Ring leader

Mike Martino

Photo By David Robert

University of Nevada, Reno head boxing coach Mike Martino runs the UNR boxing club out of a gym at 415 Fourth St. Trim and athletic Martino presides over a club that’s produced 28 different national champions and 43 titles overall. The boxing club will compete at the Eldorado Hotel and Casino on Feb. 2, and it will host the 2007 National Collegiate Boxing Championships at the Eldorado in April.

How many kids do you train here?

We recruit twice a year, once in the spring semester and once in the fall semester. The comps are in the spring, so we try to do a heavier recruitment in the fall to get the kids in to do some instructional programming. There are some invitational bouts on the West Coast, and we’ll try to get kids some experience. We get about 20 kids each fall and 10 kids in the spring.

What kinds of people join UNR boxing?

We get lots of kids who don’t have any boxing experience but were probably pretty good at sports in high school. They come up to the university and realize they aren’t going to be able to participate in a division I sport; they’re not big enough, or they’re not tall enough, or they’re not quick enough. This gives them an opportunity to participate in a collegiate level sport.

You guys have been pretty successful recently.

Oh yeah, we’ve had a number of student athletes … who’ve won national championships. Most recently, we have David Schacter from Las Vegas. He’s a two-time national champ, and he’ll be going for his third national title. Lawrence Tam won three titles, Joey Gilbert won three titles, and so we’ve been pretty successful in individual championships. It’s our goal to win a team championship.

What’s the training like?

The training is pretty grueling. We get kids in here who are pretty surprised at the intensity and what we expect from them. This is a club sport, so the kids have to volunteer, and they don’t get any scholarships. When they’re here with us, they have a pretty tough training program. We expect them to do their aerobic, running or swimming, on their own to build up their endurance. We go through a pretty solid two hours of shadow boxing, hitting the bags, jump rope, working the mitts and sparring. For every 10 kids who come in, we lose half of them after two weeks. I think the closest thing is like a wrestling workout in high school.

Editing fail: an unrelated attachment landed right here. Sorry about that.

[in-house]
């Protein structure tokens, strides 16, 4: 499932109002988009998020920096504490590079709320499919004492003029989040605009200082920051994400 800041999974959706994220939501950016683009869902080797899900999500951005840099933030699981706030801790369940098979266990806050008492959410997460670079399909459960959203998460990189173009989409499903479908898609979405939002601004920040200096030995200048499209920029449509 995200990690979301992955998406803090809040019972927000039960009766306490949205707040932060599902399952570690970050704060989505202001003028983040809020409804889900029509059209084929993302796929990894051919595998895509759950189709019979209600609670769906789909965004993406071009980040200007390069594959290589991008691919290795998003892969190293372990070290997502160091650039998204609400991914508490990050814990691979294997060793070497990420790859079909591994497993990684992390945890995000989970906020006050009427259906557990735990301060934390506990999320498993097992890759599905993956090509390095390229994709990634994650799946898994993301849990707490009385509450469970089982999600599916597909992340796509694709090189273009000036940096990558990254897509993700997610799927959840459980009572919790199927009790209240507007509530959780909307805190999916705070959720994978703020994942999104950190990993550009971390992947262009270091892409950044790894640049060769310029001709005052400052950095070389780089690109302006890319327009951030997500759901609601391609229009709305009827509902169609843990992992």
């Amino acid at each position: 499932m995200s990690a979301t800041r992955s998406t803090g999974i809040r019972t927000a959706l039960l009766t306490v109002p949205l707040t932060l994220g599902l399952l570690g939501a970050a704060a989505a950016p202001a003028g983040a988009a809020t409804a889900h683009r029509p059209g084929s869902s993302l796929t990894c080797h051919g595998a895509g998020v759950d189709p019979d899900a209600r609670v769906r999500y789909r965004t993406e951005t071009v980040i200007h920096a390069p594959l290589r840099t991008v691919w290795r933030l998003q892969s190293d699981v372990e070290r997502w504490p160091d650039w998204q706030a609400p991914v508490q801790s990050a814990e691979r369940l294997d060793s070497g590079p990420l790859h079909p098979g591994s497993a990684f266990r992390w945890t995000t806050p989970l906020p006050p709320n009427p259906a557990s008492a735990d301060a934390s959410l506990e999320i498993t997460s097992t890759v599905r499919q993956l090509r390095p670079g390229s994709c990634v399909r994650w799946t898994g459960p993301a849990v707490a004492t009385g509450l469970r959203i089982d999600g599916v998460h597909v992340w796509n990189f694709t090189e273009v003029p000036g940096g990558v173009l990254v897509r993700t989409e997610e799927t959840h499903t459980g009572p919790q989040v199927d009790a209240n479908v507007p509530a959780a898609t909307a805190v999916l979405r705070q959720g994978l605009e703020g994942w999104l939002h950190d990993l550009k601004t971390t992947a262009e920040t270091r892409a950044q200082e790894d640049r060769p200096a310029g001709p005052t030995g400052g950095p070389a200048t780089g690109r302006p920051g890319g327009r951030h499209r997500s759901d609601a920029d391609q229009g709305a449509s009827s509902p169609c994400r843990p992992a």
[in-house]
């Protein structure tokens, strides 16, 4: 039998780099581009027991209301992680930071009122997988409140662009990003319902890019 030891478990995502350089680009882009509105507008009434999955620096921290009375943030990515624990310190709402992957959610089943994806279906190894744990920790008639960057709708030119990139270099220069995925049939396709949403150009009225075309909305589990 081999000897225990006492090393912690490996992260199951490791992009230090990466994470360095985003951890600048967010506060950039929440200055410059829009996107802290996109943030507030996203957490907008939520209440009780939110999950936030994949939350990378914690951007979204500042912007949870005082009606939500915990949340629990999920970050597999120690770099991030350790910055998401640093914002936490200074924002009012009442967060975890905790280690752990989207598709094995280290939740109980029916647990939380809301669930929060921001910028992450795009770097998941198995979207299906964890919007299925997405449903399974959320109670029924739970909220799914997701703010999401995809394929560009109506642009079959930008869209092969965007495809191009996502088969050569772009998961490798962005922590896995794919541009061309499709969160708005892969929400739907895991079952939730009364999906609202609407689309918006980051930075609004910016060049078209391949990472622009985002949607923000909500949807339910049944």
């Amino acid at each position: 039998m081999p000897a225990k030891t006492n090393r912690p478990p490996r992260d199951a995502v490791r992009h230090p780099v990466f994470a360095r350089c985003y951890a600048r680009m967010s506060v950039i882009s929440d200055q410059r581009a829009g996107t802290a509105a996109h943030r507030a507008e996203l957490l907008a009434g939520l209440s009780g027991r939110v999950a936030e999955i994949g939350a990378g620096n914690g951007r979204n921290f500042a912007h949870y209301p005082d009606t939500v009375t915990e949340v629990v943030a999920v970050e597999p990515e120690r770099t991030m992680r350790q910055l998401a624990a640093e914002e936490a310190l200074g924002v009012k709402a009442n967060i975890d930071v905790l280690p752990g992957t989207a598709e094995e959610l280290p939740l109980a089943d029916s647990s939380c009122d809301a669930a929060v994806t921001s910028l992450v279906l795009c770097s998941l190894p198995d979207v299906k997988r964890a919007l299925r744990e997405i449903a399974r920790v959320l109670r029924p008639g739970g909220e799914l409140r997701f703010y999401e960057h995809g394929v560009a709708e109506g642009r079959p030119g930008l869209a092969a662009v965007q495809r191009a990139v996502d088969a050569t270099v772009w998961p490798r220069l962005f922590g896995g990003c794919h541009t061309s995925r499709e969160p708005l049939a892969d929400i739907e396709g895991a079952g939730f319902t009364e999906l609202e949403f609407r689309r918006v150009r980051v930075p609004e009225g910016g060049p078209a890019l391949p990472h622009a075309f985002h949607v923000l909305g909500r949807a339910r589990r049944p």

Do any of the boxers get seriously hurt?

We’ve been real fortunate at the collegiate level. We monitor it pretty close, and we’ve had no serious injuries in college boxing in 20 years. We’re real conscious of safety, and that’s our No. 1 concern. We don’t mismatch kids. We try to give them a good experience in competition against someone at their level of ability.

The people who go through your program, do they enjoy it?

Absolutely, they have to. This is a thankless sport. It’s very demanding, and you’re not getting any scholarships for it. It takes a lot of discipline for these student athletes. Some of them are working full time, some of them have families, and they have to balance that with their schoolwork. I tell them their education is number one.

Boxing is such an individual sport. Do you guys get a team concept?

We develop a team camaraderie, but when you’re out there, it’s a very, very individual sport. You’re by yourself.

Do you guys get pretty close?

Yeah, we call it the six-minute fraternity because we fight three, two-minute rounds. Whether or not you’re fighting from UNR, UNLV, Army, Navy, Penn State, all these kids have something in common—friendships and bonds. I’m an example of that. I’ve got friends from my boxing days.